Does Christianity Diminish The Value Of Women?

Does Christianity Diminish The Value Of Women?

One of the many supposed moral arguments that Atheists make
against The Bible is that it treats women as inferior human beings, that it
diminishes their value, that it’s sexist. Passages they point to in an attempt
to prove their point would be passages like 1 Timothy 2:11-12 which says “A
woman should learn in quietness and full submission. I do not permit a woman to
teach or to assume authority over a man; she must be quiet.”
and Ephesians 5:22-24 which says “Wives, submit
yourselves to your own husbands as you do to the Lord. For the husband is the
head of the wife as Christ is the head of the church, his body, of which he is
the Savior. Now as the church submits to Christ, so also wives should submit to
their husbands in everything.”
These passages, these skeptics argue,
diminish a woman’s value. After all, why should men be allowed to teach, but
not women? Isn’t it sexist to ban women from being able to teach theology while
allowing men to do it? Moreover, doesn’t it suggest that women have lesser
value since they’re commanded to submit to the authority of her husband?
Aren’t these passages of scripture bona fide evidence of
sexism? I don’t think so.
Not Allowed To Teach?
First of all, even if it were true that The Bible forbade
women from teaching in the church, that would not necessarily be an indicator
that they have lesser worth. Biblically speaking, men and women have different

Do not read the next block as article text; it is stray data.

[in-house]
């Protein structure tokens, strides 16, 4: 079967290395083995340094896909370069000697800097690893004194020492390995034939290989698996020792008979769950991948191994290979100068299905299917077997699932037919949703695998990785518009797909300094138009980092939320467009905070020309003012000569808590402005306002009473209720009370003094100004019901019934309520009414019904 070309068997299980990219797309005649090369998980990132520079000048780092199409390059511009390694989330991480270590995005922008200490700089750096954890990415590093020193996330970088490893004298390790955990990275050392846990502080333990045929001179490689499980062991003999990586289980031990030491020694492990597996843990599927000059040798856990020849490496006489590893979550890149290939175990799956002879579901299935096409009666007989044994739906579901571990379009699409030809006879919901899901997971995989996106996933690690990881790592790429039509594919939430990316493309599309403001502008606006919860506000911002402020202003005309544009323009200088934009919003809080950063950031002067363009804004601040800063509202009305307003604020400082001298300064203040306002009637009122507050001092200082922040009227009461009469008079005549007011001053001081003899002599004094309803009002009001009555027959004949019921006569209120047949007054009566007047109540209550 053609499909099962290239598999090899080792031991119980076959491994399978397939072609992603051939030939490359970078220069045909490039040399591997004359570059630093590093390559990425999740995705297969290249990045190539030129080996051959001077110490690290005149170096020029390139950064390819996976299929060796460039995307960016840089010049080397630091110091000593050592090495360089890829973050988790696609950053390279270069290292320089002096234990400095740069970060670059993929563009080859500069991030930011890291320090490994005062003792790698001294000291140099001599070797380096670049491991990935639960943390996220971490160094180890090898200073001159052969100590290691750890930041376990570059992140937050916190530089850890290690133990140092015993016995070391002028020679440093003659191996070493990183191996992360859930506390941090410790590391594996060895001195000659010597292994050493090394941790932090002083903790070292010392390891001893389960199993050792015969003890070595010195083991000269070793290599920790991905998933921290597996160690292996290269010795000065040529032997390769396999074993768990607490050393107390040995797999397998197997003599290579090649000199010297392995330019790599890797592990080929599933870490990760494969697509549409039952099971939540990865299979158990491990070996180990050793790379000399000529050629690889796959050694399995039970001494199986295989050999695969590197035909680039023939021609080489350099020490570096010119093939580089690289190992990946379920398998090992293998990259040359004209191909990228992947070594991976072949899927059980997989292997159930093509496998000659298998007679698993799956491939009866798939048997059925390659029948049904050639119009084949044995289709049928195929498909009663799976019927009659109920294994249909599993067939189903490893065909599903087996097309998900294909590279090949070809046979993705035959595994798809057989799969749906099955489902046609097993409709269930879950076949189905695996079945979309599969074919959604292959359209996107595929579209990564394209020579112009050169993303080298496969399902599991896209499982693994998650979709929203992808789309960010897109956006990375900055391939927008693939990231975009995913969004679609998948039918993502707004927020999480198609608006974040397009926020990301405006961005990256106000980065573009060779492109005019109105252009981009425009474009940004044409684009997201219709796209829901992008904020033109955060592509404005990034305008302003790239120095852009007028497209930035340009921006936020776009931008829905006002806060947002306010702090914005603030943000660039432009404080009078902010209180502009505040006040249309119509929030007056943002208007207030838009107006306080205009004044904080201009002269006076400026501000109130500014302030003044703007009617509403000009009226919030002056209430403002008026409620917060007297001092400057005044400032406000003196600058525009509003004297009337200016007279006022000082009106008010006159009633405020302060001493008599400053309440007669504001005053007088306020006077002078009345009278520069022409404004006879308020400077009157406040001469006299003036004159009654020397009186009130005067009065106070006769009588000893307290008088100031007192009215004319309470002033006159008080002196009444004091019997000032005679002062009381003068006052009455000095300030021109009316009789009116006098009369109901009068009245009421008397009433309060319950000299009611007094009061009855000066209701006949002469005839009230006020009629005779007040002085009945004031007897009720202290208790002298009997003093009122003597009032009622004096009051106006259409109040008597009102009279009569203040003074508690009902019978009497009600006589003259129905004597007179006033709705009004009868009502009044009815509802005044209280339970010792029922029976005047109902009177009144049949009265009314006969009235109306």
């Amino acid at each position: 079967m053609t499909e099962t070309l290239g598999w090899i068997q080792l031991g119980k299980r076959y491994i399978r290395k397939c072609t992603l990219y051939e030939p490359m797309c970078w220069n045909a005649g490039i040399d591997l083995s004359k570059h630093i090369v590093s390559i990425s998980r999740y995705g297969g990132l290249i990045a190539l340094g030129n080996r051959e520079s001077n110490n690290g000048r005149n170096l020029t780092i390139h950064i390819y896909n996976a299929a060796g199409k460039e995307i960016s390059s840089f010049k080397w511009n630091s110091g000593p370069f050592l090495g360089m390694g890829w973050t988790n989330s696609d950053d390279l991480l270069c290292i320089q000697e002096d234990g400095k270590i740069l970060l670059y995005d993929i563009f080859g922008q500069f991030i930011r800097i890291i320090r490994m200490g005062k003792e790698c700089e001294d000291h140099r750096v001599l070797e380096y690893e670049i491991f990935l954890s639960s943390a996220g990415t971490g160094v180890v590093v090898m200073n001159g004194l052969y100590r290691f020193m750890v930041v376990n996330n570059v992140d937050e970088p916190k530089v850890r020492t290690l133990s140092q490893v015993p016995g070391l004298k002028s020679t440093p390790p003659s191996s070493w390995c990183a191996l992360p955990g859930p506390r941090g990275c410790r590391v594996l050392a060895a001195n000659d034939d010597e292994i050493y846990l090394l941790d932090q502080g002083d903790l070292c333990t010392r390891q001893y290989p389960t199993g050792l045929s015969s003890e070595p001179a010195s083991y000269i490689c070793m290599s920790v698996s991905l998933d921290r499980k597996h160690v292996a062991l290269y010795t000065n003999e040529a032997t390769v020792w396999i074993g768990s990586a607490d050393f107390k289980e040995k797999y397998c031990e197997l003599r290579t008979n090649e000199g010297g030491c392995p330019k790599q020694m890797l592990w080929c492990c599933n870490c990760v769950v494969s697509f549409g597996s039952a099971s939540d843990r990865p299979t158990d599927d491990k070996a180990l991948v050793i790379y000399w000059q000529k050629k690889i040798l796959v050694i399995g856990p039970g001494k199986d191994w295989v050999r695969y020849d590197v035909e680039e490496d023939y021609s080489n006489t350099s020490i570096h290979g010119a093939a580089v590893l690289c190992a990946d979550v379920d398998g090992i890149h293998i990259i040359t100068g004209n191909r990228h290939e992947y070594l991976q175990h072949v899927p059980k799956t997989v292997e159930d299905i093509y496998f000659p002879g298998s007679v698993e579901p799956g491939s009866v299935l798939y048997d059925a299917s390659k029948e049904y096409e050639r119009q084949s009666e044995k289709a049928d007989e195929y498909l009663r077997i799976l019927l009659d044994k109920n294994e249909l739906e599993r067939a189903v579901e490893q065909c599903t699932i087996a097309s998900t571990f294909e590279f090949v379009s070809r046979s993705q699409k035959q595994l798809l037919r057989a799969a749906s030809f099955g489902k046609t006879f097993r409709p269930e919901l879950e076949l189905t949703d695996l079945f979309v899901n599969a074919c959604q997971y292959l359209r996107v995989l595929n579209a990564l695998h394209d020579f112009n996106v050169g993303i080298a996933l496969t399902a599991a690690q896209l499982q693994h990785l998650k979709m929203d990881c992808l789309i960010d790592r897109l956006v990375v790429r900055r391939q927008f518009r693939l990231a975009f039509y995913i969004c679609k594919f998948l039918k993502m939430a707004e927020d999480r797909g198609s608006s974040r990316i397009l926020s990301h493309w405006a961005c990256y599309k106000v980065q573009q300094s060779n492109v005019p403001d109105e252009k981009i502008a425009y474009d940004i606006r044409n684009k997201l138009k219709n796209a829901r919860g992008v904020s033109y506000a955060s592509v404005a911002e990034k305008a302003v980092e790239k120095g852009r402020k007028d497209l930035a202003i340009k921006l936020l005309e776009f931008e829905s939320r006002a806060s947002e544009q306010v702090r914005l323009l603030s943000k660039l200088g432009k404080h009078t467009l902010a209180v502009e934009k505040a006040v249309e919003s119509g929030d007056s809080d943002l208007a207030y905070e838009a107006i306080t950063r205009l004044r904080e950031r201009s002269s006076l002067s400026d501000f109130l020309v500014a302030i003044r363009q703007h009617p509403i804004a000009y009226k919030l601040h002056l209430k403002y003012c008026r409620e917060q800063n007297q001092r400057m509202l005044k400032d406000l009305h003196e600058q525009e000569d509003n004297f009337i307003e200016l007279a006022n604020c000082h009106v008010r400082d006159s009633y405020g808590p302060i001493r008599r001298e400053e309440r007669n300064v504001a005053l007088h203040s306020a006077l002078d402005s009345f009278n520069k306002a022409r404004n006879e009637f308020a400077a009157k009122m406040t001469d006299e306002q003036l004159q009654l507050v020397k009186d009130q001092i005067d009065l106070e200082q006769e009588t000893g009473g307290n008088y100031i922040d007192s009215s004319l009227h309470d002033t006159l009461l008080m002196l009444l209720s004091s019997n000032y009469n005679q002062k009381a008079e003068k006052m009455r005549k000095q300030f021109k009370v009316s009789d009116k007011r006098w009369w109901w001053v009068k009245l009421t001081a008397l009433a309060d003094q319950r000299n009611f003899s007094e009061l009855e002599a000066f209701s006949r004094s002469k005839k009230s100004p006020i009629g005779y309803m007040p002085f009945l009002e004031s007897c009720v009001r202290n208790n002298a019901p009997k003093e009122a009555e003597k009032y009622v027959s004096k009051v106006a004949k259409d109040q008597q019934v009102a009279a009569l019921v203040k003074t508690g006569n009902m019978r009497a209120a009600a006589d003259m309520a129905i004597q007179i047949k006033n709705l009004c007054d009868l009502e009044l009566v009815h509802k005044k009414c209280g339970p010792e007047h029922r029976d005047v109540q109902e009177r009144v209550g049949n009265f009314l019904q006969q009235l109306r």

roles to play in the family, and in the church, but that doesn’t mean that women
are inferior to men in any way. Jesus had a different job from the Father or
The Spirit in the process of salvation. It was the Son who was to die on the
cross (Luke 23, John 3:16, Romans
5:8, Philippians 2:8), not the Father or the Spirit, and it’s the The Holy
Spirit that convicts and draws people to salvation (John 16:7-11), and The
Father did the sending. The Father sent The Son (John 3:16-18, John 12:44-45),
and The Father sends the Spirit to believers (John 14:16). But all 3 persons of the Trinity are equally God.
Just because they perform different roles in the economy of salvation doesn’t
mean that one is inferior to another. The persons of the Trinity are all equals
but they have different jobs in the economy of salvation. By the way, women have
a role that men cannot play; child bearing. Should we think God is being unfair
to men because He has given women a job we cannot perform?
However, does the Timothy passage even forbid women from